S. H. Schneider Encyclopedia of Climate and Weather, New York, NY: Oxford University Press · 1996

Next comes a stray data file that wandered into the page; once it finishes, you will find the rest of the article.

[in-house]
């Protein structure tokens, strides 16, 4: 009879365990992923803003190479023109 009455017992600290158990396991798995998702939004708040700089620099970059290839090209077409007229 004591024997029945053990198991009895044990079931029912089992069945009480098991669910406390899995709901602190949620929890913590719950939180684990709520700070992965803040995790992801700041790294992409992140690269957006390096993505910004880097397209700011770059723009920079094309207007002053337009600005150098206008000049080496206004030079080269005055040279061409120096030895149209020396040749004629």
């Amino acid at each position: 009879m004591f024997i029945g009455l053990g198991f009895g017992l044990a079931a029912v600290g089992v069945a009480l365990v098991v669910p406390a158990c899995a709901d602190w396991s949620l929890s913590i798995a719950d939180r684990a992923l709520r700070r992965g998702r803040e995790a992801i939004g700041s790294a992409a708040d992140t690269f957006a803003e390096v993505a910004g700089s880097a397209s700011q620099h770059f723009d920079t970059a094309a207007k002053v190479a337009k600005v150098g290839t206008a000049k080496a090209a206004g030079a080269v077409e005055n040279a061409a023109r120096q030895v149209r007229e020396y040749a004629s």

Atmospheric energetics, the study of the distribution and transformation of energy in the atmosphere, has long been a subject of fascination for meteorologists. Nonetheless, it may be argued that energetics serves more as an after-the-fact bookkeeping check than as a practical tool for developing a predictive understanding of weather and climate. A brief discussion of the ambiguous role of energetics in atmospheric science serves as our introduction to the topic. The remainder of this article is structured in three parts. First, definitions of potential, kinetic, and available potential energy are presented, along with a more advanced and mathematical discussion of how these are linked to internal energy, enthalpy, and entropy. We then examine transformations between various forms of energy, considering the atmosphere as a thermodynamic heat-engine. Finally, we consider the observed energy transports, focusing on meridional transport in the atmosphere and ocean.

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